Kubla Khan a Supernatural Poem

Topics: Samuel Taylor Coleridge, Romanticism, Kubla Khan Pages: 24 (8409 words) Published: October 6, 2012
| AbstractThis essay discusses the question of the transforming creative self and the aesthetics of becoming in Samuel Taylor Coleridge's 'Kubla Khan' and 'Dejection: An Ode', by reassessing certain strands of Romantic visionary criticism and Deconstruction, which are two major critical positions in the reading and interpreting of Romantic poetry. The poetics of becoming and the creative process place the self in Coleridge's aesthetic and spiritual idealism in what I have called a constructive deferral, since none of his poetic texts demonstrates the totality of experience or the impossibility of conceptual and theoretical discourse.The aesthetic and spiritual advancement of the self delineates the self as conscious, anti-self-conscious, paradoxical, ironic and self-contradictory. These are the very states that necessitate and enhance change and dynamism rather than portray imaginative failure and impossibility. The two poems therefore display an intertextual relation with regard to the self's progress towards the attainment of its pursued ideals.|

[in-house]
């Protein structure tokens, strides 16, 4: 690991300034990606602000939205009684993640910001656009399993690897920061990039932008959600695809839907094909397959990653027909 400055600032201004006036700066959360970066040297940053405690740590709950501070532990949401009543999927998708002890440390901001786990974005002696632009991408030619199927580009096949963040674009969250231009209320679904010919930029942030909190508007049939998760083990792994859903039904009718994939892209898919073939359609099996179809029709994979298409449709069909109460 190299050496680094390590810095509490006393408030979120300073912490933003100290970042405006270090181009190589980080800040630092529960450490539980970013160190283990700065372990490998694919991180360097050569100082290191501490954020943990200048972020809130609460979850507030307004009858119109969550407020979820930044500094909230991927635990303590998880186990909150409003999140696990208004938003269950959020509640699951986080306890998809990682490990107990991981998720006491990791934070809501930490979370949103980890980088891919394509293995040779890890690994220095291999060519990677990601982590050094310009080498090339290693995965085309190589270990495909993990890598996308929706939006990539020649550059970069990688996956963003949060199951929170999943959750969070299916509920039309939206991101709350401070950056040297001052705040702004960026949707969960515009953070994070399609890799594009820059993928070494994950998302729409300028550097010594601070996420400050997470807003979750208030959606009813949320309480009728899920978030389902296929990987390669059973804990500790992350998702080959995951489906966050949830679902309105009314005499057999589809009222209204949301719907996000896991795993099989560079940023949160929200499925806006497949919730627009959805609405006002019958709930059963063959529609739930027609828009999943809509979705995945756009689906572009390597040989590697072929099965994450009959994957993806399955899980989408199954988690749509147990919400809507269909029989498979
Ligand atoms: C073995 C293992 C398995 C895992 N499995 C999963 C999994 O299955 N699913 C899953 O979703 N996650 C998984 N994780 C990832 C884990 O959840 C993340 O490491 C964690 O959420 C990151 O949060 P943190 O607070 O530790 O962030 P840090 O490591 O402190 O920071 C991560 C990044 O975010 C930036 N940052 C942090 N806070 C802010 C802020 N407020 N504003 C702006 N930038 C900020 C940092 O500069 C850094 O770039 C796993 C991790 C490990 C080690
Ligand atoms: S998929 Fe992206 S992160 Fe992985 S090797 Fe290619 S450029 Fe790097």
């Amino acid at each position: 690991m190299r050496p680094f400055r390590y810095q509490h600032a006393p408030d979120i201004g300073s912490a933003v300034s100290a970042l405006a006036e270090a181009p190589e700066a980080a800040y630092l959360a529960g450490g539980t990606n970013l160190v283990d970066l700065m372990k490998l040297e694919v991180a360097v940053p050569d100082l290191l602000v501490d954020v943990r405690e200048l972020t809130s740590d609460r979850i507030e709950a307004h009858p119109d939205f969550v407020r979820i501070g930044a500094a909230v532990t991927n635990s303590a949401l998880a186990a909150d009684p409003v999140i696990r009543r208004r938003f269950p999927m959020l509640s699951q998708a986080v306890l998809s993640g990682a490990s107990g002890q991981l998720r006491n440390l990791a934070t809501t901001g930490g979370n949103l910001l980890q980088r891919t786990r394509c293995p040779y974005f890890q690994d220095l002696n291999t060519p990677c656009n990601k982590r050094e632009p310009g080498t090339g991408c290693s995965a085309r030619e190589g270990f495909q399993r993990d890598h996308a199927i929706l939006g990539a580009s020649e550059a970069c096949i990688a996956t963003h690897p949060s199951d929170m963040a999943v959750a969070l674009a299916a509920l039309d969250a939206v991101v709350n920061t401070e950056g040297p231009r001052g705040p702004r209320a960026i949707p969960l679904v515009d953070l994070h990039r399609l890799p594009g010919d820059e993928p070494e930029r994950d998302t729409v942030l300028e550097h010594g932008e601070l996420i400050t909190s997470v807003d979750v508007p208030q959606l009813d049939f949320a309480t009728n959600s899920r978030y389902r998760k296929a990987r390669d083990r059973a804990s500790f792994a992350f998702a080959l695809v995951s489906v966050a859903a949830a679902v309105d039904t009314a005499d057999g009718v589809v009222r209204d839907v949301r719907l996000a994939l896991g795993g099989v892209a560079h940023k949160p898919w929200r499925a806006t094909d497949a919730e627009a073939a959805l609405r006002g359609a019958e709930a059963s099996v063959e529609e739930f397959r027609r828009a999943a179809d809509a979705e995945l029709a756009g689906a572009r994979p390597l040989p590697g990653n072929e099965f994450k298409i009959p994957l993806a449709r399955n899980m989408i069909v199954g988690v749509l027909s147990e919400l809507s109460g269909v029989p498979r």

IntroductionThe aim of this article is to discuss the issue of the transforming creative self as demonstrating a poetics of becoming in Coleridge's 'Kubla Khan' and 'Dejection: An Ode,' [1] against the background of his aesthetic and spiritual idealism and postmodern criticism, especially Deconstruction. This presupposes an innovative intertextual treatment of the poems, intertextuality here not conceived as involving the relation between an author and a precursor expounded by Harold Bloom, but as a subtle elliptical psycho-aesthetic and spiritual mixture between the poems.It will be important, first of all, to define certain key terms like the poetics of becoming and Deconstruction to situate the context in which the concept of the transforming creative self is discussed and analysed. Becoming is defined here as the self-conscious striving towards an aesthetic or transcendental ideal. Taking self-presence as a distinctive mark in Romantic discourse, becoming situates the self as engaged in a continuing process, which is characterised by irony, paradox, contradiction and anti-self-consciousness. It should be stressed here that the thrust of the argument does not wrestle with whether an ideal is attained or not. Rather, it is concerned with the enthusiasm and unceasing struggle for its attainment.This definition therefore resists Anne Mellor's seminal discussion of the term. [2] Mellor uses strands of Schlegelian philosophy of irony and becoming to formulate and substantiate her own notion of the term (that is, becoming) in the specific context of English Romanticism. Discussing Schlegel's notion that irony is characterised by permanent but non-progressive psychic tensions, and that understanding can be arrived at only through incomprehensibility, Mellor asserts that: "This chaos is abundantly fertile, always throwing up new forms, new creations. But insofar as these forms are static and finite, they are inevitably overwhelmed by and reabsorbed into the process of life." [3]Following Schlegelian terms, she stresses that thesis and anti-thesis remain in constant contradiction. Becoming to her is conceived as a never-ending ontological reality, and only an aesthetic mode, she contends, can sustain universal chaos, incomprehensibility and unpredictability. For any aesthetic mode to be appropriate as Romantic irony it must be a form that simultaneously creates and decreates itself. [4] This form of creation and decreation, Mellor elaborates, makes works intrinsically antisystematic.Mellor adopts an almost pro-deconstructnist attitude towards Coleridge. Her conviction is that, a guilt-ridden ambivalence deterred Coleridge's ironist enthusiasm; therefore she refuses his texts a treatment with regard to the philosophical and artistic implications of irony and becoming. [5]The contention here is that Coleridge philosophically and artistically manifests Romantic irony, which is more...
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